A couple of blocks away, a three-bedroom house once lived in and owned by members of the Senn family, also has been donated for preservation and is for sale for $25,000.
“It’s just a case of finding the right personality who is willing to come down here and make use of it,” Bedenbaugh said.
The Palmetto Trust for Historic Preservation is a statewide nonprofit organization dedicated to preserving and protecting endangered historic places in the state via preservation development.
Proceeds from the sale of the Senn properties will go toward preservation projects across the state, officials said.
Established in 1990, the trust has been involved in historic property preservation projects across South Carolina, from ongoing efforts to save Gullah cottages on Daufuskie Island to renovation of a plantation house in Eastover, where the organization has combined forces with the Richland County Conservation Commission, to numerous other preservation efforts in the Upstate.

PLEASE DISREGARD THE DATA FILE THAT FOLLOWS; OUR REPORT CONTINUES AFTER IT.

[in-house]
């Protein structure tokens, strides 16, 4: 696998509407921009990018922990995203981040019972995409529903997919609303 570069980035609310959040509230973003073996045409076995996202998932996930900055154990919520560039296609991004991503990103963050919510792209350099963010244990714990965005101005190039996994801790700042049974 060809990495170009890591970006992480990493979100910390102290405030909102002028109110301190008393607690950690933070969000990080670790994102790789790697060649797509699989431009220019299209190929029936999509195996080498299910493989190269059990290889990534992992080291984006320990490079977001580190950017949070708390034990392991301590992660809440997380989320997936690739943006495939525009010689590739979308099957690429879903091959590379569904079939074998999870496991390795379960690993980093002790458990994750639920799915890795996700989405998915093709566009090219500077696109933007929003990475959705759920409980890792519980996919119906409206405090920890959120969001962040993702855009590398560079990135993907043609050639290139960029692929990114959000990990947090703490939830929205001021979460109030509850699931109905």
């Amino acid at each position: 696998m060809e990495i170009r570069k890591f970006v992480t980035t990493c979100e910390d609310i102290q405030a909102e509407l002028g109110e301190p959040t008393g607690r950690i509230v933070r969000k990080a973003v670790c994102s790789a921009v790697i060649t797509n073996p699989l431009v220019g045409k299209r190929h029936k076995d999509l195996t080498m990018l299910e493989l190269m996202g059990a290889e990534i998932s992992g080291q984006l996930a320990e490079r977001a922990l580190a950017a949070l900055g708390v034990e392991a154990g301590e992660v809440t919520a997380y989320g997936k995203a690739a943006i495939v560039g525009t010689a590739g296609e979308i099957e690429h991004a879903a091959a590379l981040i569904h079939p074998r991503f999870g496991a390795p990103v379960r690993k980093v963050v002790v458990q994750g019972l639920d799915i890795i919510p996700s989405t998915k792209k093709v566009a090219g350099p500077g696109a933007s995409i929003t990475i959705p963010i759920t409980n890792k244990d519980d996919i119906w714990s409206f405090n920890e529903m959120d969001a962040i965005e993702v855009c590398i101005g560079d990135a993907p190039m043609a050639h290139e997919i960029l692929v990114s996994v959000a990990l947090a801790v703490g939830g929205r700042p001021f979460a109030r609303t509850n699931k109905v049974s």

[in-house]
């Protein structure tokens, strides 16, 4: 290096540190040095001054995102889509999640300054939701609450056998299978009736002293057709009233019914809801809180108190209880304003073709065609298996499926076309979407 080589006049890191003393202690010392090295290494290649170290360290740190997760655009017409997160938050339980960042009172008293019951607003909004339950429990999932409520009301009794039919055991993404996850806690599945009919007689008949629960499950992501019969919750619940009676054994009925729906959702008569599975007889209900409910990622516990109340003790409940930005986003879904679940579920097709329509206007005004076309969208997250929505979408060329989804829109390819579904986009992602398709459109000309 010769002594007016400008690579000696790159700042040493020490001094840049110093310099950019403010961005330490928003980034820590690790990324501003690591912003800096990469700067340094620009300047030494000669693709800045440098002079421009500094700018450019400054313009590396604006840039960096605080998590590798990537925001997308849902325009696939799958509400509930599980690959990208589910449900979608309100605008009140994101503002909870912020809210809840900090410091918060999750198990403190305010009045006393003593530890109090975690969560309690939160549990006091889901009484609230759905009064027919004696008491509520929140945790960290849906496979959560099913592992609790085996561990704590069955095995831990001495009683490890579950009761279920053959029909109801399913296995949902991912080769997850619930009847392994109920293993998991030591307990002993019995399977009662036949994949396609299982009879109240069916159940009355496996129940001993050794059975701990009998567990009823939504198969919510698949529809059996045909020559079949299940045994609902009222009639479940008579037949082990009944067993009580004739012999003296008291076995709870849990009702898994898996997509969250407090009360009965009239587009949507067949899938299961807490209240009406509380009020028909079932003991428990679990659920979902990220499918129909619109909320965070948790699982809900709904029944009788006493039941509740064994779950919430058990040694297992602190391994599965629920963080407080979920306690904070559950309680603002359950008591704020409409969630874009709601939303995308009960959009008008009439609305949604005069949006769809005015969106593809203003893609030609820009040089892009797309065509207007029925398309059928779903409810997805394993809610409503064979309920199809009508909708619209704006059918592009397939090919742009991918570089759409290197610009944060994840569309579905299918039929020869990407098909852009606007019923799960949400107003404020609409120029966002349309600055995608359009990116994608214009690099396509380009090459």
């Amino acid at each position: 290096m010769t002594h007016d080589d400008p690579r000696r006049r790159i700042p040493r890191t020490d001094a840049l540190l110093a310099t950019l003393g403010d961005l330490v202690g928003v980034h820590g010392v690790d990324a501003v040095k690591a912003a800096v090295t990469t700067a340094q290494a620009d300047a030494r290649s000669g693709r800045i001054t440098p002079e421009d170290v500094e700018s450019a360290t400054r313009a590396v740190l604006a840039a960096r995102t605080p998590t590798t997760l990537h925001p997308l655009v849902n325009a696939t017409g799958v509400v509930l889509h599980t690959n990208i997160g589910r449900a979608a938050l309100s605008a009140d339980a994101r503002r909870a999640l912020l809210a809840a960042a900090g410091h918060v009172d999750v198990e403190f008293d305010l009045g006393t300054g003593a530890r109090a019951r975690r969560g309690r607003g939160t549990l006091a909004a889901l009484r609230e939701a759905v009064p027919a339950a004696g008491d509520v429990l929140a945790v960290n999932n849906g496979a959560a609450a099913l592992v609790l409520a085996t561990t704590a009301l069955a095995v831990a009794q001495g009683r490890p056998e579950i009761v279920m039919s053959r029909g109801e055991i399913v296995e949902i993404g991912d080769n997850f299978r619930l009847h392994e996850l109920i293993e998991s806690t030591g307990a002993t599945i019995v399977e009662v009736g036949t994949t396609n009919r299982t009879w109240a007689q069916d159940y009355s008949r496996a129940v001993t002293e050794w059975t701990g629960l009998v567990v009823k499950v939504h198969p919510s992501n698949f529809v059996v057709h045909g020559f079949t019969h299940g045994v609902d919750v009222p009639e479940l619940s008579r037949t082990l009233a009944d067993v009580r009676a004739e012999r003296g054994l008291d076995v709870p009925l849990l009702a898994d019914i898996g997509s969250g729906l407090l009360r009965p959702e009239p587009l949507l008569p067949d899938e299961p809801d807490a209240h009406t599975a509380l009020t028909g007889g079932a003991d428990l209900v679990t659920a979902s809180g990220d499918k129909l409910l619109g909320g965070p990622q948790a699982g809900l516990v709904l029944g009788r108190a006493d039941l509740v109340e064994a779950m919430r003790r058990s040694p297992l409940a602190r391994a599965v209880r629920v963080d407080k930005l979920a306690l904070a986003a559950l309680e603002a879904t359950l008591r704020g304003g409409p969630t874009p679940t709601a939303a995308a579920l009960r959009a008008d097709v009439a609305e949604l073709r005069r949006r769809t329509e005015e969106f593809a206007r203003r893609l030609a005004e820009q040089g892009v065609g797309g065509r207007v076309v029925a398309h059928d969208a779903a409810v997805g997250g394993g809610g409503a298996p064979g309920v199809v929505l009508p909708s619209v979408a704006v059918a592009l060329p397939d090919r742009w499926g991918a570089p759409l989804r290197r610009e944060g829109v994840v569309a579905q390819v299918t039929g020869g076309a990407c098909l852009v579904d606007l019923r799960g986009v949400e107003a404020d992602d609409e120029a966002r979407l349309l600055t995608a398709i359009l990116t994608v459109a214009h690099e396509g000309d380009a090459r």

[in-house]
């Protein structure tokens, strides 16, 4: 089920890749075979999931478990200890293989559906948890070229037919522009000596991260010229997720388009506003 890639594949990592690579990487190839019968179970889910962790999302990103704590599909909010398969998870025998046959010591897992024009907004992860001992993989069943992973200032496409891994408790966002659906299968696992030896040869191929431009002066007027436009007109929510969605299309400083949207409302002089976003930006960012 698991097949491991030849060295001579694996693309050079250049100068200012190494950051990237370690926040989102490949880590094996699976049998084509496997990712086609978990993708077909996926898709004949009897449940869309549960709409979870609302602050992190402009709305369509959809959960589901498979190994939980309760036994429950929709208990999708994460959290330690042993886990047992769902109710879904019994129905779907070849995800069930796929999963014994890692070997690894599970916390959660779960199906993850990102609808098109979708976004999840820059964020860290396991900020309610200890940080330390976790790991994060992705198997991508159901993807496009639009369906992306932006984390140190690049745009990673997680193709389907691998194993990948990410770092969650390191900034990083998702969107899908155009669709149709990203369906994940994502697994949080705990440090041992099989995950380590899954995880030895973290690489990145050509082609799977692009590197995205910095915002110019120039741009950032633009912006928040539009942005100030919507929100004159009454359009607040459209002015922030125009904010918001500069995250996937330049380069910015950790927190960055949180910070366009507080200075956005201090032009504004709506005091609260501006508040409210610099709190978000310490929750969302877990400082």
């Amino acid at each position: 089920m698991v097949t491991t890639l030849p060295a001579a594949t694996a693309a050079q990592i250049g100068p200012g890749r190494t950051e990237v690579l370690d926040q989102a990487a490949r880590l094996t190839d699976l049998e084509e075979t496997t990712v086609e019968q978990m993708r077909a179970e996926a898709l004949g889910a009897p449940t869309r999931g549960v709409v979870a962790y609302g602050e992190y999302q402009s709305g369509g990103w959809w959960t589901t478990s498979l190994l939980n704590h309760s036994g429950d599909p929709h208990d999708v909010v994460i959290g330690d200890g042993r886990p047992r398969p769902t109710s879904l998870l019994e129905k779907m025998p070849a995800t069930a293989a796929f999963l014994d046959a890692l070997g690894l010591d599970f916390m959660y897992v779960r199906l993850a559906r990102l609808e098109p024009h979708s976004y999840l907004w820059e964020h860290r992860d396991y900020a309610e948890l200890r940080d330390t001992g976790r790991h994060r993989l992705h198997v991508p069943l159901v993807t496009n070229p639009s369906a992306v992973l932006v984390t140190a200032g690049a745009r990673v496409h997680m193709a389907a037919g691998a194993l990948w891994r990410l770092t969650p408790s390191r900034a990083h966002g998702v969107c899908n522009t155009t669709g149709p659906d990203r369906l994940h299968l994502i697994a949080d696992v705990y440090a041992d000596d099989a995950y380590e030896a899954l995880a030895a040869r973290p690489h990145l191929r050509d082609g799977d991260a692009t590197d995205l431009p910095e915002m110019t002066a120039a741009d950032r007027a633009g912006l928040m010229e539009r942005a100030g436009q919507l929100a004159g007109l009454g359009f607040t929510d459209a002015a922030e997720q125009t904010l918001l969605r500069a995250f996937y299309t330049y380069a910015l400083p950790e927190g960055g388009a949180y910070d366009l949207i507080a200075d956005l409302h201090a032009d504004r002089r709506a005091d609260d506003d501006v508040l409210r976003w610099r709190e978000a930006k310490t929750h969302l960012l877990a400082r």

Recently, the trust put together the purchase in Darlington County of a store built in 1815 in Society Hill.
Members of the trust first met Senn family members about three years ago, Bedenbaugh said, leading to the property donations.
“I was amazed,” Bedenbaugh said of his first encounter with the Senn commercial property. “This is a remarkable place where you can still feel the presence of the past blacksmith,” Bedenbaugh said. “It’s nice and black from years and years of people sitting here (doing the duties of the village smithy).”
“The thing that’s so bizarre is he’s still got this heavy wagon wheel sitting here, ready to be finished working on,” Bedenbaugh said. “Beyond a little clean up, you could easily feel the blacksmith sitting there working, and (you) standing behind the rope, hearing what they’re doing and how they’re doing it, and wanting to buy something to hang your bird feeders off.”